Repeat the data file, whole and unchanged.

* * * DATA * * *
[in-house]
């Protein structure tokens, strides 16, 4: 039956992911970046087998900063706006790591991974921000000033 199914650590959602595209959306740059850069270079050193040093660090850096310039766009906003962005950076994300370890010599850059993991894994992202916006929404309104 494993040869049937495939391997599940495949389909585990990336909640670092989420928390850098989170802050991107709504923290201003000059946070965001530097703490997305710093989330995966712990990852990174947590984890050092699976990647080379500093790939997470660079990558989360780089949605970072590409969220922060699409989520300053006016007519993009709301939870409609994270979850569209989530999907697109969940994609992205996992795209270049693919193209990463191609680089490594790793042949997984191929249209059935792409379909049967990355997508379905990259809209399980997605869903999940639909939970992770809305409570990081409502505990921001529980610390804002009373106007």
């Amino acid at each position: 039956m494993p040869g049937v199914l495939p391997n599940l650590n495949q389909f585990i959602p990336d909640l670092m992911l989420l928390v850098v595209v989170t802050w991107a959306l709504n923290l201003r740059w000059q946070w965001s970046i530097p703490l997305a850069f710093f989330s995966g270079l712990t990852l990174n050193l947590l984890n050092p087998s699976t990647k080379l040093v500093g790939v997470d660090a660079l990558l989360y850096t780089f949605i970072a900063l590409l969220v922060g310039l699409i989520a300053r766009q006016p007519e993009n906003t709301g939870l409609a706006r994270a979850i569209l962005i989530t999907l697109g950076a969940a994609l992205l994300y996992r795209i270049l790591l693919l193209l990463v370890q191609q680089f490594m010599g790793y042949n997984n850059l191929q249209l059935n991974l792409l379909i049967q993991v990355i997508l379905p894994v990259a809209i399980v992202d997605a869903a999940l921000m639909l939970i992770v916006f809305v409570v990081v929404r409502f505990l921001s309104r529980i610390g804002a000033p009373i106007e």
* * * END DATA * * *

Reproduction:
[in-house]
């Protein structure tokens, strides 16, 4: 039956992911970046087998900063706006790591991974921000000033 199914650590959602595209959306740059850069270079050193040093660090850096310039766009906003962005950076994300370890010599850059993991894994992202916006929404309104 494993040869049937495939391997599940495949389909585990990336909640670092989420928390850098989170802050991107709504923290201003000059946070965001530097703490997305710093989330995966712990990852990174947590984890050092699976990647080379500093790939997470660079990558989360780089949605970072590409969220922060699409989520300053006016007519993009709301939870409609994270979850569209989530999907697109969940994609992205996992795209270049693919193209990463191609680089490594790793042949997984191929249209059935792409379909049967990355997508379905990259809209399980997605869903999940639909939970992770809305409570990081409502505990921001529980610390804002009373106007």
């Amino acid at each position: 039956m494993p040869g049937v199914l495939p391997n599940l650590n495949q389909f585990i959602p990336d909640l670092m992911l989420l928390v850098v595209v989170t802050w991107a959306l709504n923290l201003r740059w000059q946070w965001s970046i530097p703490l997305a850069f710093f989330s995966g270079l712990t990852l990174n050193l947590l984890n050092p087998s699976t990647k080379l040093v500093g790939v997470d660090a660079l990558l989360y850096t780089f949605i970072a900063l590409l969220v922060g310039l699409i989520a300053r766009q006016p007519e993009n906003t709301g939870l409609a706006r994270a979850i569209l962005i989530t999907l697109g950076a969940a994609l992205l994300y996992r795209i270049l790591l693919l193209l990463v370890q191609q680089f490594m010599g790793y042949n997984n850059l191929q249209l059935n991974l792409l379909i049967q993991v990355i997508l379905p894994v990259a809209i399980v992202d997605a869903a999940l921000m639909l939970i992770v916006f809305v409570v990081v929404r409502f505990l921001s309104r529980i610390g804002a000033p009373i106007e």